- Avoid hunting during the day: Deer are most often active during the dawn and dusk hours because they can feed freely while avoiding predators. Use this to your advantage.
Deer are easy to spot if you know what to look for, plus the best way to set up your blind without allowing them to smell you on the wind.
How to Have a Productive Turkey Season
Instead of visiting the grocery store and fighting with every little old lady in the tri-state area for the perfect bird for your Thanksgiving feast, head into the wild, and catch your own. Here are some tips and tricks for the perfect turkey season:
- Remember your camo: Turkeys might have small brains, but they have excellent eyesight, so if they spot you, you’ll have a hard time bringing one to the dinner table. Wear your camo to make it easier to hide from prying turkey eyes.
- Use trail cams to your advantage: Finding a turkey roost can be challenging. Trail cams can help you figure out the best place to hunt turkeys without scouting the whole area on foot. If you’re trying to inspect a large area, consider a cellular-equipped camera so you can access the footage remotely.
- Consider talking to them: A turkey call can be an invaluable tool for bringing the birds into your line of sight, especially when you’re holed up in a hunting blind, trying not to move. It might take some practice, but you can bring them right to you.
- When in doubt, use your ears: Turkeys are a very vocal species. Even if you can’t see them, you’ll definitely be able to hear them if there are any in the area. When in doubt, use your ears.
The turkeys you buy at the store have nothing on wild varieties concerning flavor. Consider hunting a wild bird this Thanksgiving, depending on when turkey season falls in your state.
How to Have a Productive Fishing Season
Fishing is often something you can do year-round, though what you can catch and keep will vary depending on dates and locations. Here are a few of our favorite tips to help you ace your next fishing trip:
- Start with cheap lures: We get it. You’ll be hesitant to cast or really set that hook if you’re worried about losing your expensive lures. So while you’re learning and honing your craft, start with the cheap stuff. You might be surprised how much you can actually catch with those cheap lures.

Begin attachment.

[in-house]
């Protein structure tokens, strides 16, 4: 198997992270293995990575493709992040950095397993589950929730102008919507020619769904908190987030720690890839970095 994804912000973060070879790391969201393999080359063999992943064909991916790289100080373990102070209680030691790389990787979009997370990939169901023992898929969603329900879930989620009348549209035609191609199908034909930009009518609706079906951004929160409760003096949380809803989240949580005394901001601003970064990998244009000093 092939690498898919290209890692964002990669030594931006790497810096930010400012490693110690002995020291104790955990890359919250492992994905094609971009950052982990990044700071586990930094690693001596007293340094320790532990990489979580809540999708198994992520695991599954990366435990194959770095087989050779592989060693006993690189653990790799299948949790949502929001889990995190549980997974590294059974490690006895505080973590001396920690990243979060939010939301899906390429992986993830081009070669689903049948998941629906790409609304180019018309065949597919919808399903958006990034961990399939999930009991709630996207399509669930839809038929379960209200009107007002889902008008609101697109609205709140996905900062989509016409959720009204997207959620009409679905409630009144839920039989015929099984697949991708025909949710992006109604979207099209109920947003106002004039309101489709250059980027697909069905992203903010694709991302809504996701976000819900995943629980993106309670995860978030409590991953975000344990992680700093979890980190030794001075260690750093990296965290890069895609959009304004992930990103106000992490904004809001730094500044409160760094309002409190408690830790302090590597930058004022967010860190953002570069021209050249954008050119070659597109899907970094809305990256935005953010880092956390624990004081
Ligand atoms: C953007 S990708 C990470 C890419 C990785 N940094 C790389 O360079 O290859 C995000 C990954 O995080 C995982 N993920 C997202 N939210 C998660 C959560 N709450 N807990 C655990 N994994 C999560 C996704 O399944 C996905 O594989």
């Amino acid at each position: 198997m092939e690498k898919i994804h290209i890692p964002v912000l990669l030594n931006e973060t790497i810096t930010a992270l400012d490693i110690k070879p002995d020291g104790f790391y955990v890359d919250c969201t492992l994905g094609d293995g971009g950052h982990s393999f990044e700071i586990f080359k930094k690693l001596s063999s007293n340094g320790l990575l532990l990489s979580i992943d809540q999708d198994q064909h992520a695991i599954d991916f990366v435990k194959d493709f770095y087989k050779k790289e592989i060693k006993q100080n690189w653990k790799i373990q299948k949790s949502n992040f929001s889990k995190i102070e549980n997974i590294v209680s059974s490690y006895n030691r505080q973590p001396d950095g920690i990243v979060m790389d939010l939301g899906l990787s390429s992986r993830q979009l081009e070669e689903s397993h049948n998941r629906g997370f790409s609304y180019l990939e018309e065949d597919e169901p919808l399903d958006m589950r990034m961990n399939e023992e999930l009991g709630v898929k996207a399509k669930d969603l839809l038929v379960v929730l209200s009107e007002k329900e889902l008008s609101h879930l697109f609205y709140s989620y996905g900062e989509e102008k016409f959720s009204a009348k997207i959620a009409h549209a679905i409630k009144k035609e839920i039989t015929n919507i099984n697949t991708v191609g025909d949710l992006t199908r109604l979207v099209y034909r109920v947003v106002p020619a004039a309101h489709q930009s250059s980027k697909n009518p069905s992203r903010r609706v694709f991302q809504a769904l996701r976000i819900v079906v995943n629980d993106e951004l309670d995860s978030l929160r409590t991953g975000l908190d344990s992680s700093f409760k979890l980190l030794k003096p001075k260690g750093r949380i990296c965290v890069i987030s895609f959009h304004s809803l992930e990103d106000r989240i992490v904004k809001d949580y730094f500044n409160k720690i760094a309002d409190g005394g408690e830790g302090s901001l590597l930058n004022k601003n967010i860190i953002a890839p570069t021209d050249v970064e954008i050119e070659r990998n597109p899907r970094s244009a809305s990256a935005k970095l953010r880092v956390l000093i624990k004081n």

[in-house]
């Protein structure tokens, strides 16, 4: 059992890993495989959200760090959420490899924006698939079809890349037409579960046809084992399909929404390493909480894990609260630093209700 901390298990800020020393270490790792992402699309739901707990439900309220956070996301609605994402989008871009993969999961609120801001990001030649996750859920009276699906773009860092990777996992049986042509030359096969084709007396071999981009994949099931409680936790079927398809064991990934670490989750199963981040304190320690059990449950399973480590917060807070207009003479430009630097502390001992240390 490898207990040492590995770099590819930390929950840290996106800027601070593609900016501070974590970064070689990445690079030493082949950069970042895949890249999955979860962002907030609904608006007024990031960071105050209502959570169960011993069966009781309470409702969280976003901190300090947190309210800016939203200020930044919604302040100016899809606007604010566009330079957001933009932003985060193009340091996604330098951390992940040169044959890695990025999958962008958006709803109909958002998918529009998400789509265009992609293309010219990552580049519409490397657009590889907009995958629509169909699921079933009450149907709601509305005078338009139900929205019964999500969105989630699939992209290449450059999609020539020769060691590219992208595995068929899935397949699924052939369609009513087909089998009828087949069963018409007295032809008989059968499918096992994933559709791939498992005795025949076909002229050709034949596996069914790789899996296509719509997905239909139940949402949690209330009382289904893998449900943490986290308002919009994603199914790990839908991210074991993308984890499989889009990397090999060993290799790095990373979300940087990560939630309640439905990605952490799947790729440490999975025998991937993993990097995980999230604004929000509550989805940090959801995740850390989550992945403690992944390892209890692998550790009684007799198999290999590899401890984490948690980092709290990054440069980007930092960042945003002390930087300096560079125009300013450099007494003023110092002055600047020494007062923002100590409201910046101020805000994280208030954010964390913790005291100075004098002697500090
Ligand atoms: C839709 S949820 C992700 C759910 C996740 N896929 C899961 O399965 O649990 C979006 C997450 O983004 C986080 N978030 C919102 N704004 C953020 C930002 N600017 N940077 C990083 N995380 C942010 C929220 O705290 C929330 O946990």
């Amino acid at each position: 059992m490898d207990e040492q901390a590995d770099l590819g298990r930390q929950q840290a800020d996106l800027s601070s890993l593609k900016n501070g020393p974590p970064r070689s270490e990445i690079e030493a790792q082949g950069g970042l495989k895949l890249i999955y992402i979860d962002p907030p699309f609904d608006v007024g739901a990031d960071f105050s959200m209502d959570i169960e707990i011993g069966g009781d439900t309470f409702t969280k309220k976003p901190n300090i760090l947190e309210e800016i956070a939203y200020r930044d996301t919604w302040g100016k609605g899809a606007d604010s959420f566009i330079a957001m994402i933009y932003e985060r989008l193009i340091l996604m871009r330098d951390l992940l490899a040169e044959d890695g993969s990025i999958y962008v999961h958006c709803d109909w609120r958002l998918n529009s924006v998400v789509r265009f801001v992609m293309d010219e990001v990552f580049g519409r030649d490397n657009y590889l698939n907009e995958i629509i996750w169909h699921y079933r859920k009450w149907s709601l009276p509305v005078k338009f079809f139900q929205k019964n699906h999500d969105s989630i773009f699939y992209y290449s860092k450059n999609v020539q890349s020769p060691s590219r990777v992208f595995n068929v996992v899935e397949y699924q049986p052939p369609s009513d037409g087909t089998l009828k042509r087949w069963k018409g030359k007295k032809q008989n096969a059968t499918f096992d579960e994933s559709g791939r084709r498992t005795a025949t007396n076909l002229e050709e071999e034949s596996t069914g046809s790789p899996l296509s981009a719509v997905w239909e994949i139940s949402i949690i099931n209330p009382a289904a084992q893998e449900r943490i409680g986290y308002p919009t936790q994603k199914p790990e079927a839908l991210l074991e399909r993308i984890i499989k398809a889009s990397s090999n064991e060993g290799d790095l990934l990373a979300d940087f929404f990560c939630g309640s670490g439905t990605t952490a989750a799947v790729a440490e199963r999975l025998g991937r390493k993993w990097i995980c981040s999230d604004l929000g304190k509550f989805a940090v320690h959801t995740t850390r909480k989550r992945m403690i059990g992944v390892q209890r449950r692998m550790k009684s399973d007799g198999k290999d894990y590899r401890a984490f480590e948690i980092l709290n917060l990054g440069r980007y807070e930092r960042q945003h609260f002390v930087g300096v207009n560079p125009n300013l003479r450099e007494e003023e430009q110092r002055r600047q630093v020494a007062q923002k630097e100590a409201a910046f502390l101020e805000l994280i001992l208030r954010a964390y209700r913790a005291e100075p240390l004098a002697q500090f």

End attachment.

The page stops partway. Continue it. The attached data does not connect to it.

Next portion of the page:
- Learn to set the hook: Just because the fish took your bait doesn’t mean it’ll stay on the hook if you start reeling slowly. You need to learn how to really set the hook — how to ensure your fish will stay where you want it until you reel it in.
- Pack a sharp knife: Do not try to filet a fish with a dull knife. You’ll just end up butchering the beautiful meat — and probably cutting yourself when you push a little too hard to get through scales or bones.
- Stock up on ice: If you’re planning to cook your catch, stock up on the ice. You need to cool the fish or your filets as quickly as possible to keep them from spoiling, especially if you’re fishing in a warm climate.
There’s nothing quite like the taste of a fresh filet, especially if you cook it while you’re still fishing. Catching a fish isn’t difficult, but it does require some finesse.
How to Have a Productive Small-Game Season
You don’t always have to hunt for the biggest game in the woods to have a successful hunting trip. Small-game seasons can be incredibly satisfying with sufficient preparation. Here are a few tips to help you have the best small-game hunting season possible:
- Bowhunt or use small-caliber ammo: Keep in mind that this is small game you’re looking for. You’re not going to hunt grouse, rabbit or squirrel with a 12-gauge shotgun or a high-powered rifle. Bowhunting is ideal, but if you’re not skilled with a bow, opt for a small-caliber rifle.